# “DHC spreads hoaxes about the US presidential election”

Japan's leniency with its far-right

The far-right has long been overlooked or tolerated by mainstream broadcasters in Japan. Popular entertainment acts may sport Nazi-inspired uniforms, while Holocaust deniers such as Takasu Katsuya, a popular billionaire cosmetic surgeon, are regularly invited onto prime-time television.

Money may explain the presence and influence of racist and far-right views in mainstream media in Japan. Katsuya, for example, contributes significant advertising revenue to broadcasters in Japan.

DHC has also infiltrated media in this way, regularly paying for sponsored articles and other advertising in Japan and around the world. Faced with declining advertising revenue, Japanese media may be forced to ignore or tolerate hateful content.

DHC Toranomon News

DHC TV's Toranomon News program (虎ノ門ニュース) includes many far-right and ultranationalist media personalities, including Kent Gilbert (top left), Arimoto Kaori (bottom row, second from left), Hyakuta Naoki (center of image), and Suda Shin'ichiro (top right). Screencap from DHC TV Daily Motion news channel, circa 2016. Image widely shared online.

At the same time, hate speech against ethnic Koreans is a long-running and significant problem in Japan. A 2017 survey by the Japanese government found that 40 percent of non-Japanese residents of Japan have encountered discriminatory speech online, while 20 percent of survey respondents refrain from using the internet to avoid hateful content.

Some discussion has focused on whether or not DHC could be prosecuted for hate speech because of its blog post.

Speaking with the Tokyo Shimbun, Morooka Yasuko, a prominent expert on hate speech in Japan, stated:


Hate speech is what its name suggests. [In the case of the DHC blog post] it is the use of derogatory terms to insult Korean heritage to incite others to exclude this group from society. If the representative [like DHC CEO Yoshida Yoshiaki] of a large corporation publishes such statements on an official website, the social negative impact of their language is significant.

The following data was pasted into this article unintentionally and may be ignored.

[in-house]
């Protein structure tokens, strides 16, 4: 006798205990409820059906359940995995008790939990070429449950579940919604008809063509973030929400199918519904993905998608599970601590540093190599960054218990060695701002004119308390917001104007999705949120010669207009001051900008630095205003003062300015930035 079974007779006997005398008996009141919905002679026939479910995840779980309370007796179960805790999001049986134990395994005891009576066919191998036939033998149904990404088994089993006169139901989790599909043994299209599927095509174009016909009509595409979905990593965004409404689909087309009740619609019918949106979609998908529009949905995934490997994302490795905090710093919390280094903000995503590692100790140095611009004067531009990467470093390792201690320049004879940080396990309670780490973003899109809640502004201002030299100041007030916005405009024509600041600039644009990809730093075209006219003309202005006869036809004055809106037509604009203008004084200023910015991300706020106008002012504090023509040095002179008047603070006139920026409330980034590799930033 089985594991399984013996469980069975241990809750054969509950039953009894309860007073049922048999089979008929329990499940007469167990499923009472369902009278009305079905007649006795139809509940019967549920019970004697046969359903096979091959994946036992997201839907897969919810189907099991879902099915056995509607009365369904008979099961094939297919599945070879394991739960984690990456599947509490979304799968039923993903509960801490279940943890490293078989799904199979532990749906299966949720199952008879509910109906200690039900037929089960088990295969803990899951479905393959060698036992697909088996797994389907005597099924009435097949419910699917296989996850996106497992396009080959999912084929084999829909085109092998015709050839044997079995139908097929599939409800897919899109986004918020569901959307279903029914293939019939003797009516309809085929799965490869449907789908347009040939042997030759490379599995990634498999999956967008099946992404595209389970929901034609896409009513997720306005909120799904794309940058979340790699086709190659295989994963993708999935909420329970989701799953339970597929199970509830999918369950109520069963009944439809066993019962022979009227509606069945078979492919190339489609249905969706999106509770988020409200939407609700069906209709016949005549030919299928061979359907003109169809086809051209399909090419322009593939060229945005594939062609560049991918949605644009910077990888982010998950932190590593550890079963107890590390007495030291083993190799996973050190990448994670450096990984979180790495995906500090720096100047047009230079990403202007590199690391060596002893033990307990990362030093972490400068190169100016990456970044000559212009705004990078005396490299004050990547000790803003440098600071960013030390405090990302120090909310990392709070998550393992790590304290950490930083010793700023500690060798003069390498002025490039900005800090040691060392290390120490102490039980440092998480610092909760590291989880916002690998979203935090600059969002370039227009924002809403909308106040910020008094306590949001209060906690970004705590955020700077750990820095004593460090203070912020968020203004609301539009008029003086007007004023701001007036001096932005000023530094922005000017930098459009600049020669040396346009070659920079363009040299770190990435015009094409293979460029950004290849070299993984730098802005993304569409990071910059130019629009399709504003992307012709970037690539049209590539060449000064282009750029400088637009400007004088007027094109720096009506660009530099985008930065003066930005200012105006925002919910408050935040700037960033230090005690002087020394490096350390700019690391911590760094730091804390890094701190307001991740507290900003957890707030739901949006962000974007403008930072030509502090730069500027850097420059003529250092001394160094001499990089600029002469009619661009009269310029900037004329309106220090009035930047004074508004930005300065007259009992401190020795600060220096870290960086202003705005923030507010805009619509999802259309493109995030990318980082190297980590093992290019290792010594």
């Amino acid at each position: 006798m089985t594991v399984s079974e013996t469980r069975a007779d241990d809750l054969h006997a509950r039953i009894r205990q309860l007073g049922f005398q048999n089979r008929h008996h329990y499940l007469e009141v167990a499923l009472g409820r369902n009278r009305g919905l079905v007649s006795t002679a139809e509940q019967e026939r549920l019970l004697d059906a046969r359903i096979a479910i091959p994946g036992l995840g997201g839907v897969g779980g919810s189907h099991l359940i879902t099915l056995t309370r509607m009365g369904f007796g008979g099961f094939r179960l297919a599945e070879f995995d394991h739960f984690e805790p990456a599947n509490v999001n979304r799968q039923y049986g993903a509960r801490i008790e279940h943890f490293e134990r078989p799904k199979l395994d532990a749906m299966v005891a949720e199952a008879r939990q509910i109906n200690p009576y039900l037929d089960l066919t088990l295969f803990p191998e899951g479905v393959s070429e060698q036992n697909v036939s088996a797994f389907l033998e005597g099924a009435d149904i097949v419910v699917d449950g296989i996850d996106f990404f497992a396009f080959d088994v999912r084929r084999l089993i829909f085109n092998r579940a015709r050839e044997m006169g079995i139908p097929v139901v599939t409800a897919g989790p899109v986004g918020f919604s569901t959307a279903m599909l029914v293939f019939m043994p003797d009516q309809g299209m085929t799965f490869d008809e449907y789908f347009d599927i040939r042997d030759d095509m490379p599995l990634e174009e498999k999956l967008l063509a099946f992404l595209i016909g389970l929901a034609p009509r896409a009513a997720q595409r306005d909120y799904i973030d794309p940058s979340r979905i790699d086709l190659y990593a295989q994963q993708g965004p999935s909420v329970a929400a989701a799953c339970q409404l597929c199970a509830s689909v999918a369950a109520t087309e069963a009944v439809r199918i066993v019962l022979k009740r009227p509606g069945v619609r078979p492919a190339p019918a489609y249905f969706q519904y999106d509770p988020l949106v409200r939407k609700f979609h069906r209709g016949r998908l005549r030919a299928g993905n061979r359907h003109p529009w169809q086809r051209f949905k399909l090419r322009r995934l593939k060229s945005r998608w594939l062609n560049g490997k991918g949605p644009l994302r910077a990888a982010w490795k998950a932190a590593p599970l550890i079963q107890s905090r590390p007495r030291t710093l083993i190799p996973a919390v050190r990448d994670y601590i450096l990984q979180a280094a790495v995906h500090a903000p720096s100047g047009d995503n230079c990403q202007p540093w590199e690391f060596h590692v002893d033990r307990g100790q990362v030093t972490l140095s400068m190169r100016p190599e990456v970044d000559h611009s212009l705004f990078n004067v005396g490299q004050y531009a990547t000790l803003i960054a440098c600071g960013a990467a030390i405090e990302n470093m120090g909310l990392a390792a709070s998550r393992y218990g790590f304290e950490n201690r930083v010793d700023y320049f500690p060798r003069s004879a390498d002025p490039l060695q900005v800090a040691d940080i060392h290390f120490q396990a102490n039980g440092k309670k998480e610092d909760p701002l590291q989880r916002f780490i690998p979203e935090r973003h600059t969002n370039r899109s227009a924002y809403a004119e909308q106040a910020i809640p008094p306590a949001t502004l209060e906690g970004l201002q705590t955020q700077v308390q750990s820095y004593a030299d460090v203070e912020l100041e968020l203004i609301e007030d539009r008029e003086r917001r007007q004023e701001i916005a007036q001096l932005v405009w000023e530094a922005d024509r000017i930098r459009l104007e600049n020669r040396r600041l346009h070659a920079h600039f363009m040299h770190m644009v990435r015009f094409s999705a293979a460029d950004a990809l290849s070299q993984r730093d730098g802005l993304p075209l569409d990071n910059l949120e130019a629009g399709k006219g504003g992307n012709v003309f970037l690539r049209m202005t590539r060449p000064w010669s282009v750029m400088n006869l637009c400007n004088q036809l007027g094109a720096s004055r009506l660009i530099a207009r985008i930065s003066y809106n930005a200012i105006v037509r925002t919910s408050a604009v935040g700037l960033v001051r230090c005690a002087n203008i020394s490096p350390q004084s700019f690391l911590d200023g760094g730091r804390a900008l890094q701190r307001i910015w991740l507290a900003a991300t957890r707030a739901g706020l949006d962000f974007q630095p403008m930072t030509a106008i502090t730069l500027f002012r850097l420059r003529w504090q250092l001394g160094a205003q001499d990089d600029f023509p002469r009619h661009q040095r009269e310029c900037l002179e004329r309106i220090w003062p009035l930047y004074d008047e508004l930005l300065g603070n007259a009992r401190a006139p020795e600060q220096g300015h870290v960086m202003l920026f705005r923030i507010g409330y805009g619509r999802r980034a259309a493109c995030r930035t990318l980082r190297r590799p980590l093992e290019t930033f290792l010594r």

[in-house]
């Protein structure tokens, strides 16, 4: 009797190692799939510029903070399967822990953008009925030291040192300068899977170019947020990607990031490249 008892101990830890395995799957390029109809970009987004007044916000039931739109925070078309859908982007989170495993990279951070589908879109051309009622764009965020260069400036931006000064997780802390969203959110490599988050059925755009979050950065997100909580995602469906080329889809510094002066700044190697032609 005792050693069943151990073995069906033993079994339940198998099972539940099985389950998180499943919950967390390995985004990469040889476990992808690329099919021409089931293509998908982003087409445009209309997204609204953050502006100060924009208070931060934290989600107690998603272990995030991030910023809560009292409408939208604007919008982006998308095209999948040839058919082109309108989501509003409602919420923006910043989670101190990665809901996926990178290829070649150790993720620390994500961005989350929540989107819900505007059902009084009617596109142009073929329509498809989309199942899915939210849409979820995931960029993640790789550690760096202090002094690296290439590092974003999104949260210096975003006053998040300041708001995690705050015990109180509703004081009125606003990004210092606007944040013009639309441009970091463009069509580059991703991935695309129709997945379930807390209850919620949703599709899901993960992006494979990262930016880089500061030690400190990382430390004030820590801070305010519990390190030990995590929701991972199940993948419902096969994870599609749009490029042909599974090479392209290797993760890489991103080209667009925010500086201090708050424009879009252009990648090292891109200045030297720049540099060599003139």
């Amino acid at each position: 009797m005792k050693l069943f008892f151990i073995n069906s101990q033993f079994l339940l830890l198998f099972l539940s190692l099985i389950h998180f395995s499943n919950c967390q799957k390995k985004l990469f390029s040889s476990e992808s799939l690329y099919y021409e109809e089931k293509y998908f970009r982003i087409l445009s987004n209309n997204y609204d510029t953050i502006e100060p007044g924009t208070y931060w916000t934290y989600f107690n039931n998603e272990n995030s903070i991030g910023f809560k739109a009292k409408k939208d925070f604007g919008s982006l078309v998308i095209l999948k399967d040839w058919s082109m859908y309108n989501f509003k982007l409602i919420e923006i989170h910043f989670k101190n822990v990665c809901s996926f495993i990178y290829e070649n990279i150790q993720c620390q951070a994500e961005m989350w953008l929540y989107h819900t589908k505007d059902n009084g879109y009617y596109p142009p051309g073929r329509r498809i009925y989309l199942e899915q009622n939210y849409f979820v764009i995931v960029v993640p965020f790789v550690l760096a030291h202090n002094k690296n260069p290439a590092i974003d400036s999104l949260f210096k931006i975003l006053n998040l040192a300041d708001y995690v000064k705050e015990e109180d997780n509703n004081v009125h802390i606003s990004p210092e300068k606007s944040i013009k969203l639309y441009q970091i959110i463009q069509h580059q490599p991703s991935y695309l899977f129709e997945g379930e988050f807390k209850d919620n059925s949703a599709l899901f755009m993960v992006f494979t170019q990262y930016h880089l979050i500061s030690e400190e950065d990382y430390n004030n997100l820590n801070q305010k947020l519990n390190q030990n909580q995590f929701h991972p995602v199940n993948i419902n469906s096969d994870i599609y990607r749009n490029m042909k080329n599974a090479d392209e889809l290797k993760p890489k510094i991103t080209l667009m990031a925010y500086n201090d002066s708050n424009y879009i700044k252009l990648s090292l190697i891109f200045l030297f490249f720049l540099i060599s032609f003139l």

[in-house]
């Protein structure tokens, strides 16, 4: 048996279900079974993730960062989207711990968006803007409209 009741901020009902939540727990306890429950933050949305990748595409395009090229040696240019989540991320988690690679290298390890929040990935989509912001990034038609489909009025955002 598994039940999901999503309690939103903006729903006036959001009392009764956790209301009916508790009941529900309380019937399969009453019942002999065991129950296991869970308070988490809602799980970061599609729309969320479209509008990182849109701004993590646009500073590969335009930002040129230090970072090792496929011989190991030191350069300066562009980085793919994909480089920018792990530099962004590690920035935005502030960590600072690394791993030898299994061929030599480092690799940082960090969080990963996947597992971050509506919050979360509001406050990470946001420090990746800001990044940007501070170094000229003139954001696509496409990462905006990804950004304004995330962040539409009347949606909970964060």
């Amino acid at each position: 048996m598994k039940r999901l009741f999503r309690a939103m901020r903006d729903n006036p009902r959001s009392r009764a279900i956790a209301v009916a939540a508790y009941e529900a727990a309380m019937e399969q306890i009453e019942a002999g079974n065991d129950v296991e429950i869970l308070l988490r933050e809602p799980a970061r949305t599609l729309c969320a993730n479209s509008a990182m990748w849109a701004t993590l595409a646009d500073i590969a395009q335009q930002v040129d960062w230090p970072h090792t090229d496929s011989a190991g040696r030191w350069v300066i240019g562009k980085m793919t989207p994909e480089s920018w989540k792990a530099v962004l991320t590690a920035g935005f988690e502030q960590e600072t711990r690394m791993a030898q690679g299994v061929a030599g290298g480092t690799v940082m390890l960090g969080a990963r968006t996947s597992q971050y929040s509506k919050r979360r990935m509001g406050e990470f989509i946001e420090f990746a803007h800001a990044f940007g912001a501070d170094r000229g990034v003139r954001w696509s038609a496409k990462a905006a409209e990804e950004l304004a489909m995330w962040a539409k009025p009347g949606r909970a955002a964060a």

In June 2016, the Japanese central government passed a law aimed at eliminating hate speech online. However, the law delegates municipalities to ensure measures to target hate speech, resulting in a patchwork of local regulations.

In 2019, Kawasaki became the first city to enact an ordinance criminally punishing hate speech with fines of up to 500,000 yen (5,000 USD). DHC, however, is based in Tokyo.

For now, activist groups seek to continue a boycott of DHC, and not just by consumers in Japan. Twitter user @yoox5135, of the C.R.A.C. anti-racism collective, has attempted to call out the official Japanese Twitter account of Peanuts Worldwide LLC. The American company is partnering with DHC to sell chapstick:

[Translation of linked tweet]  The ever-popular “DHC medicated lip balm” the will be released this year with ever-popular Snoopy branding. It's a playful, modern and chic 3-piece cosmetic set for adults! Protect your lips with a smooth veil, which tends to dry out in winter, as well as rough lips caused by mask rubbing.

As of the time of publication of this story, Yoshida's blog post remains published on the DHC website. A screenshot has also been uploaded to Imgur, and the original Japanese text has been preserved in an anonymous blog post.